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Until now I thoughtk that the reading list/core list concept is an axiom in
any research community.  However, there are evidently designers who what to
change the field of sience so that they can easily obtain Doctor of
Philosophy degrees. (I refer only to the Doctor of PHILOSOPHY degree, not
the Doctor of DESIGN degree or any other DESIGN degree!).

The discussion on core texts/reading lists went too long. and without basic
references the nature of learning and building new knowledge (I appologize
if someone had mentioned this before me, but I do not remember such post).
As I mentioned several times, such questions can be resolved best with the
help of professional philosopher of science. Everything short of this will
be just an exercise in typing. 

Even a mid-range philosopher of science will tell you that it is impossible
to start working in a domain without knowing what the leading scientists
have done before you. Even if these guys are dumbbells, you, the bright
guy, need to know the shortcomings of the existing developments in order to
build a case for formulating research problems. Research problems are
developed in several major ways - starting with problems from practice;
adding to previous research achievements; detecting "blank spots,"
unexplored areas in the literature; or inconsistencies and methodological
incorrectness in the works of your predecessors. Students in research need
to know even the mindless texts, particularly when they are written by
influential leaders in the field. Criticism of existing theories has always
been the stepping stone for developing a new theory, regardless of the
paradigmatic tradition. 

In addition, entry level researchers need to have a broad outlook in regard
to all paradigmatic orientation in the field, before they become capable to
make their own decisions what orientation is productive for then and what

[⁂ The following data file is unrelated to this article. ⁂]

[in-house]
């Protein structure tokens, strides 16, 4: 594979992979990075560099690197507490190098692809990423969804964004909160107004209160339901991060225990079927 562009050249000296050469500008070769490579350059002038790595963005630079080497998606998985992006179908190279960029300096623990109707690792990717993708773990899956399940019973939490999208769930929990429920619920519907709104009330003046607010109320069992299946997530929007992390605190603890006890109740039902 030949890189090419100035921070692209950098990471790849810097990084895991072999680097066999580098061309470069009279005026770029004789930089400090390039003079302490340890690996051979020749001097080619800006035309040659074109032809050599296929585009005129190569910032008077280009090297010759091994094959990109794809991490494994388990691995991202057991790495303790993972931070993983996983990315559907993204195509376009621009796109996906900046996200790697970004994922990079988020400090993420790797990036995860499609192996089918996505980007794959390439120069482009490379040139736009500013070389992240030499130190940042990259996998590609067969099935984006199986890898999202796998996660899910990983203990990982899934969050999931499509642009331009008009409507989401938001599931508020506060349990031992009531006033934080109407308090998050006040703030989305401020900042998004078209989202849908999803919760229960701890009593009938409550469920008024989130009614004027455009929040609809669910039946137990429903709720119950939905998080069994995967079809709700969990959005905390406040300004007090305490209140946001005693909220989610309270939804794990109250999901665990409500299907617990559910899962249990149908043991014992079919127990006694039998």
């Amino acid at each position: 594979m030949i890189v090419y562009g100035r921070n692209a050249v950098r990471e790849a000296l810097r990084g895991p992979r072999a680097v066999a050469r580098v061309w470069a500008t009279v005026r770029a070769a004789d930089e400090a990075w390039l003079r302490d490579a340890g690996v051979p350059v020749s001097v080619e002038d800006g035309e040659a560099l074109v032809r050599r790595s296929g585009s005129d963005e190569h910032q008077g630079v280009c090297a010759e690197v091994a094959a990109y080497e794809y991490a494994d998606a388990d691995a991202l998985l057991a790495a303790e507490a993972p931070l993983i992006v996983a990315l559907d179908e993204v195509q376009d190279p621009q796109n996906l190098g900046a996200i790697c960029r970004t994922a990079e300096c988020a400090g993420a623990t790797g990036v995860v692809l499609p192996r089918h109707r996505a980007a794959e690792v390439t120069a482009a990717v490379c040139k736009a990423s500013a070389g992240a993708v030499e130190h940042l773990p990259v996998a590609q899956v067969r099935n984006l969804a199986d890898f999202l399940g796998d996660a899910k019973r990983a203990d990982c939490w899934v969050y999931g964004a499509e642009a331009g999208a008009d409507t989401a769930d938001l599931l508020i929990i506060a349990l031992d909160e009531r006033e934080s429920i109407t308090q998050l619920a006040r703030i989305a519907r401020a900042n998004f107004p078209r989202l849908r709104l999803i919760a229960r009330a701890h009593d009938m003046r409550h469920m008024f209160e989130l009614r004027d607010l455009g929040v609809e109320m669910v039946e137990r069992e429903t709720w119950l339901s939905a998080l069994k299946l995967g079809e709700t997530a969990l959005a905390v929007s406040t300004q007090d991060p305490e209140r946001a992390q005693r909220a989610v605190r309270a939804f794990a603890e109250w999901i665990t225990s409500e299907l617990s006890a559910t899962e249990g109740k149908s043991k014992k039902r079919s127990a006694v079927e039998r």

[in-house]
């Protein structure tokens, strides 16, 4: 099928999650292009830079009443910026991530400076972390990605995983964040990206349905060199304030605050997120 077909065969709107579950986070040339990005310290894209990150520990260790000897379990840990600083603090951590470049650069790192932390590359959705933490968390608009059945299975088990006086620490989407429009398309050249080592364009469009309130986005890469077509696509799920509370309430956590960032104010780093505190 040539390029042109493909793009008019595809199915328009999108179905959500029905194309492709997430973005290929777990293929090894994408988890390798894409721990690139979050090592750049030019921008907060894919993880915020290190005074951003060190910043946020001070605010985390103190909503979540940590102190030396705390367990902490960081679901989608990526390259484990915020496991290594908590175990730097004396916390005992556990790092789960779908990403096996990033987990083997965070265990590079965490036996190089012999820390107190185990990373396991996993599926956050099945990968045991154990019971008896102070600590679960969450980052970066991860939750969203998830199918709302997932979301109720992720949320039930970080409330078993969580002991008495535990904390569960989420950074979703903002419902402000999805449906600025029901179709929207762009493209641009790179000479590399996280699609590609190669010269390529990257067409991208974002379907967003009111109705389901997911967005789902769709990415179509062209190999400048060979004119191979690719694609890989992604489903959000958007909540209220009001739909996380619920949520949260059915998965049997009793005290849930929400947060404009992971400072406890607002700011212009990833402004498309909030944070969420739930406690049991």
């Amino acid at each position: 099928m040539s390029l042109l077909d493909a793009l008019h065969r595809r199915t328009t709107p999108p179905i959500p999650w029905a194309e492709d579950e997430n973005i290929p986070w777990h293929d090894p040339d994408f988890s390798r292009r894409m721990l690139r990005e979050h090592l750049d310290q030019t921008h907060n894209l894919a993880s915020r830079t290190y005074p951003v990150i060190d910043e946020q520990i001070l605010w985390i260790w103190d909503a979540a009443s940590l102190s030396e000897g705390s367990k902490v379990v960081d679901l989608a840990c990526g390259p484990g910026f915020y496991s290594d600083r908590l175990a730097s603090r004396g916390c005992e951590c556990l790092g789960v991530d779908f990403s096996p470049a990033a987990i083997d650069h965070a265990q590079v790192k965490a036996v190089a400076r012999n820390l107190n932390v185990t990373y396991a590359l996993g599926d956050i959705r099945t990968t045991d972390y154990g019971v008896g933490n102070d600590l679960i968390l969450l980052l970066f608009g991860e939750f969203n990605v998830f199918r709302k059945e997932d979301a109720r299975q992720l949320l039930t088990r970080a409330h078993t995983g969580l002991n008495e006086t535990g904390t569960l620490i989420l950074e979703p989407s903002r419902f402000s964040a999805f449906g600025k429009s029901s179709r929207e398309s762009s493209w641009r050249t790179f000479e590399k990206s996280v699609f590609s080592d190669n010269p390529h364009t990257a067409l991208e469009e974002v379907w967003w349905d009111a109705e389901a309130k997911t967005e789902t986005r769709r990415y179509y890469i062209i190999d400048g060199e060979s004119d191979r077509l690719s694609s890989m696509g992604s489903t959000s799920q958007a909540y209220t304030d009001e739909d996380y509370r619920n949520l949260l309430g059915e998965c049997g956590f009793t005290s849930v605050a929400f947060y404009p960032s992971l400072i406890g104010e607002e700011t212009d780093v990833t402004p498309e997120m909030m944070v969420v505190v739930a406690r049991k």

domain needs additional redevelopment. 

The lists of core readings will differ depending on the paradigmatic
orientation the professor, the traditions of the program, and the
traditions of the field. After a general core list, there should be a
"second," let's say, "sub-core" list with texts that are selected within
one paradigmatic tradition. 

In the old German University tradition, students were choosing a University
because of the opportunity to study with a particular professor or in a
particular department. They knew in advance the intellectual preferences of
the professors and in this way they practically chose the paradigmatic
environment in which they would like to work. Today students go after
financial aid and than they complain that the core lists of the professors
do not make sense to them. Of course, these students should have been more
informed before they chose the school. 

The bottom line: Follow the instruction of your professor. If you don't
like it, go to another professor or University. And do not live with the
assumption that you know better what to do. If you feel that way, change
your professor. You might be right, who knows?

With appreciation,

Lubomir Popov



At 10:22 AM 9/16/2000 -500, Rosan Chow wrote:
>Thank you all for the discussion regarding the design canon's'. As usual,
I have only 
>questions that I would like you to help me with. If my questions are
'wrong' or 'useless', 
>please tell me, and better still tell me why.
>
>Is the suggestion to 'read di versely and critically' a easy way out of
the painful 
>discussion of canon? Are 'core books' and 'core texts' more
politically-correct terms for 
>'canon'? If they are, are these just a disguise or a shield to avoid
attacks on a particular 
>canon? Stretch i ng this further, is this to avoid the examination of the
philosophical 
>priori on which the canon is based (refer to David Sless' comments)?
>
>I appreciate everything that have been said about the pros and cons of a
canon, the 
>canon as a tool for commun ication and reflection, the danger of agenda
setting and the 
>importance of pluralism and diversity. While I was listening to the
discussion, I felt like 
>I was standing on a crossroad. But if I want to get somewhere, I need a
point of a 
>departure. I fee l a need to make a decision into which ideas I should
buy, without a 
>decision I can never find out if I am right or wrong, or worse, I can't
change my mind. I 
>need a canon!
>
>Everybody is egocentric, as my psychology teacher likes to say. The danger
of d en ying 
>oneself being egocentric is that one doesn't examine the subjective self.
I see this as a 
>parallel to the denial of a canon, a denial of our subjective beliefs and
values which go 
>unexamined.
>
>Thus my questions.
>
>Thanks. Rosan
>
>
>Rosan Chow
>Grad uate Student
>College of Design
>North Carolina State University
>– -
>




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